Coca-Cola converted 280 service vans with the XL3 Hybrid system. After 9 million service miles, the converted fleet showed 20 percent less fuel use than conventional vans. The move also contributed to the company’s goal of reducing its carbon footprint by 20 percent by 2020. The hybrid vans are expected to eliminate about 6,000 total metric tons of carbon dioxide emissions that conventional fuels would produce over their 10-year life span.

Read more: View a PDF of the Coca-Cola case study 

“This technology offered an option that provided low maintenance and fuel savings,” said Tony Eiermann, Coca-Cola North America fleet assets manager. “It was also able to work with our existing fleet structure.”

Coca-Cola continues to place orders with XL Hybrids. 

“We are scaling up,” Hynes said. “Most of our sales are repeat orders.”

A new plug-in product that converts Ford F-150s — the most popular truck in the country — is getting a lot of interest from utility companies that use them.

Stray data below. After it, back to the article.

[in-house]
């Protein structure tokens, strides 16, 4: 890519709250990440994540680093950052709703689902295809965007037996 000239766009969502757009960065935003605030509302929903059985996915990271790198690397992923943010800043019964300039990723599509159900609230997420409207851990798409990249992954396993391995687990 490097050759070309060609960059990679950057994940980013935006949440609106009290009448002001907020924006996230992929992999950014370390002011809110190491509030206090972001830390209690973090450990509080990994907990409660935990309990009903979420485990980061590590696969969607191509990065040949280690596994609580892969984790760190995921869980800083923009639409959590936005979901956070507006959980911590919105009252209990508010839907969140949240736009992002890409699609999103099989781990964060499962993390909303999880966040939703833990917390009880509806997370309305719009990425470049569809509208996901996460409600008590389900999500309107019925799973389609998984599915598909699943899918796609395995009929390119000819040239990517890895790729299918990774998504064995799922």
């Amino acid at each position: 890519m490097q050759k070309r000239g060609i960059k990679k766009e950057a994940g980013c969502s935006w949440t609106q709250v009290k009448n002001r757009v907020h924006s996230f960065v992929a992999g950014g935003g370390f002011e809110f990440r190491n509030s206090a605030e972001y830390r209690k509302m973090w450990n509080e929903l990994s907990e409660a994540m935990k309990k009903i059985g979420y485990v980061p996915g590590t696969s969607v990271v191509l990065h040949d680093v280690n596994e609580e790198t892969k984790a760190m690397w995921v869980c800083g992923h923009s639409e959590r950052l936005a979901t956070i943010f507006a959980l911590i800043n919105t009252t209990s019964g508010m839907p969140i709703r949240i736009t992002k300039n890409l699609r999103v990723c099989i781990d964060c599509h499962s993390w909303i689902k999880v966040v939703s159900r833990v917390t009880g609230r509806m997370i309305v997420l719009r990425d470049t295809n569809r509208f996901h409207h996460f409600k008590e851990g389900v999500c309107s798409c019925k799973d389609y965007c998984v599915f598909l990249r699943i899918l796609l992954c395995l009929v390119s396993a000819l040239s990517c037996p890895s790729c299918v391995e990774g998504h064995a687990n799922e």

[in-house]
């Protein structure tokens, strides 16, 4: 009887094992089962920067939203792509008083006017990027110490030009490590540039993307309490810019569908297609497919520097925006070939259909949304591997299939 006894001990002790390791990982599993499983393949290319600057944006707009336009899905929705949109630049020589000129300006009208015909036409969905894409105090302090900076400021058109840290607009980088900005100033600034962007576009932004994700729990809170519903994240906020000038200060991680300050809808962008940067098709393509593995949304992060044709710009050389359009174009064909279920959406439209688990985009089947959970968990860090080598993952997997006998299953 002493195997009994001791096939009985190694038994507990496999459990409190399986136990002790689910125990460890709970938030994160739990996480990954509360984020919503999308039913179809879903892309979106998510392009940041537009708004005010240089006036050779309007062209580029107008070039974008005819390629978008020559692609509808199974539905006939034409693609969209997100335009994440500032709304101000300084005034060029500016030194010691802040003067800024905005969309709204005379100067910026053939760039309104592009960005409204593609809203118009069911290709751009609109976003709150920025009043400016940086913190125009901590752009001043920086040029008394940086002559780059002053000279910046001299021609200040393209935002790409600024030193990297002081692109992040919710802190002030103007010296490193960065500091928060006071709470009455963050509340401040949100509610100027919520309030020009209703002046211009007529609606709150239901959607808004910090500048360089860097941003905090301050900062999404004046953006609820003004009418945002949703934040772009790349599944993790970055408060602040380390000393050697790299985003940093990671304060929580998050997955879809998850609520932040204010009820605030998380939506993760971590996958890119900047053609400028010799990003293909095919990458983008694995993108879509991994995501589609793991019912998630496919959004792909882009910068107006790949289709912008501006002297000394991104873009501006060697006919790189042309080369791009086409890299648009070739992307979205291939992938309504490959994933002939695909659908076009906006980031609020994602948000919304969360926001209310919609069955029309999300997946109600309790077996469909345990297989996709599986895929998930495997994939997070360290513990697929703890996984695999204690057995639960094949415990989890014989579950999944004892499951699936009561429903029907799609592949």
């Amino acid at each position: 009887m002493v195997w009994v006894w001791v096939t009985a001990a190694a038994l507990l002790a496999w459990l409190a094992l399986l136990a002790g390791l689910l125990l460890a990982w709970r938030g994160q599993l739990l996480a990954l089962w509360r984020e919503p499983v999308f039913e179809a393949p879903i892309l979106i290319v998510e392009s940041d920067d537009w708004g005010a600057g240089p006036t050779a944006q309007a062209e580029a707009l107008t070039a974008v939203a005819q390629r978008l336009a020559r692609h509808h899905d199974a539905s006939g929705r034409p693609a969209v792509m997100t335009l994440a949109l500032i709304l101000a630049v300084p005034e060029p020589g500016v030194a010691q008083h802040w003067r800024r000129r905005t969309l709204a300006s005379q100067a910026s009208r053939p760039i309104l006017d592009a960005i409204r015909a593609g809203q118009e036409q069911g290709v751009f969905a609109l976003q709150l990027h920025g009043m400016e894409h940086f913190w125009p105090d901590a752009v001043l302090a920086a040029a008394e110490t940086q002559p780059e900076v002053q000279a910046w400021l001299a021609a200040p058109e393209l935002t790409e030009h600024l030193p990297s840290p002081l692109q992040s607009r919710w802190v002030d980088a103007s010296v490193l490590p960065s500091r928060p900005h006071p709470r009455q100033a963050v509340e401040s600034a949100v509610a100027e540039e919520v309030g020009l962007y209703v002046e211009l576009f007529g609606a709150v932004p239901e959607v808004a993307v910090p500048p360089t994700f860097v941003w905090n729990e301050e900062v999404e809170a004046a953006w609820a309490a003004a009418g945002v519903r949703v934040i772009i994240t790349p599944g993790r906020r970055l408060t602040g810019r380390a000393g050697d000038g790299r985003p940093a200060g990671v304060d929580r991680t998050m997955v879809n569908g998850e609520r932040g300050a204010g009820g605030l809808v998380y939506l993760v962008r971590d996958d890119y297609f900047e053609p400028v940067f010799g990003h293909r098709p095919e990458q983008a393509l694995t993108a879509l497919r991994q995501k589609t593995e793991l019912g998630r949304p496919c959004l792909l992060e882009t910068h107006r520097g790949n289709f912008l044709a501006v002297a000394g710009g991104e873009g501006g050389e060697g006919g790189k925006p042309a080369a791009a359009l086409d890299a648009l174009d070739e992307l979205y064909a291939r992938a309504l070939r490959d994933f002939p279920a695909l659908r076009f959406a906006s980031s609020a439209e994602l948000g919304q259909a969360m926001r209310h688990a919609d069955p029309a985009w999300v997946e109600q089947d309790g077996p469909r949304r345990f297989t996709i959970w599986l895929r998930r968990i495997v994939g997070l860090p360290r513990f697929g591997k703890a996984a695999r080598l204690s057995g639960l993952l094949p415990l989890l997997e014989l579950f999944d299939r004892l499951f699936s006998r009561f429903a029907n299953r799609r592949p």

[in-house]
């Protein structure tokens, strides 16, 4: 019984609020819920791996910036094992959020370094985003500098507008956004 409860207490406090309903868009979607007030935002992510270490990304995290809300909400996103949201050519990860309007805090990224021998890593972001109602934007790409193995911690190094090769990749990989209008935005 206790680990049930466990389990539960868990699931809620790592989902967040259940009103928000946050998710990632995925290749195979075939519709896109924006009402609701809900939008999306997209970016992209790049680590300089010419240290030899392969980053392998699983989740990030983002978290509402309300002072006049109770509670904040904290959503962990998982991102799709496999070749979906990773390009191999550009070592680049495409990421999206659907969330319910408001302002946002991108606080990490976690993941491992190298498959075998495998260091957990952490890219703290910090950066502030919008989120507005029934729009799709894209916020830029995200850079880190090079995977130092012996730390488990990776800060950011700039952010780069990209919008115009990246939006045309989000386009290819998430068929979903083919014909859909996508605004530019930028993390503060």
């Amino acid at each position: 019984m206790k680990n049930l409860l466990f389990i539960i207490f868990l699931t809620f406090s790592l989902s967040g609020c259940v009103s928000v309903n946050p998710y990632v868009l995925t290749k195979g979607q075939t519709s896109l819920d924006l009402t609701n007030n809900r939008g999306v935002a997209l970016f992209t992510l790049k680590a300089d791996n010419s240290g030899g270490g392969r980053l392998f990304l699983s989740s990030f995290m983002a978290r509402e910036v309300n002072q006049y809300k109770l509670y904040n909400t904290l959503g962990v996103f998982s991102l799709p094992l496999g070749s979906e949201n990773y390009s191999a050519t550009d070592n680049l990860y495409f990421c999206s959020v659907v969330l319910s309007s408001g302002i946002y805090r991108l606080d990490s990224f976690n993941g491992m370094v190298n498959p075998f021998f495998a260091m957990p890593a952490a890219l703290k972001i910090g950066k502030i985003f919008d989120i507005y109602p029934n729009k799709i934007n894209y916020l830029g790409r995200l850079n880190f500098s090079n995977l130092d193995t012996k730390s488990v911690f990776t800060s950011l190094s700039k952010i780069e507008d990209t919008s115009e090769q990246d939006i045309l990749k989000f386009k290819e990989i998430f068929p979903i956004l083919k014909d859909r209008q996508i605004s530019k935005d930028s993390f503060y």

Hynes has a background in renewable-energy sources. As the industry took off, in 2008 he wanted to catch the next big thing to compete with oil.

“The thinking behind XL Hybrids was, ‘How can we start a company that is a good competitor with oil?’” he said.

Cody Friesen, an associate professor in the School for Engineering of Matter, Transport and EnergyThe School for Engineering of Matter, Transport and Energy is part of the Ira A. Fulton Schools of Engineering., reached out to Hynes and said the Avnet Innovation Lab could be helpful. Friesen is a veteran of two startup companies and founded the Avnet Innovation Lab.

ASU has inspired or assisted in the formation or growth of an estimated 1,000 startups. More than 500 people are now employed at ASU-linked startups. ASU inventions have attracted hundreds of millions of dollars in external funding, including $96 million in fiscal year 2016.

The Avnet Innovation Lab, in partnership with the Fulton Schools of Engineering, is designed to spur economic growth in the technology sector and enable aspiring entrepreneurs to advance their innovations.

“It really was a helpful connection for us, because we have a pretty extensive supply chain,” Hynes said.

As a startup, it’s hard to negotiate good deals. Starting a year ago, Avnet helped XL Hybrid review contracts and helped bid on some new agreements. The company continues to work with Avnet to get costs down.

“We’re open to talk if ASU wants us to make some shuttle buses more efficient,” Hynes said.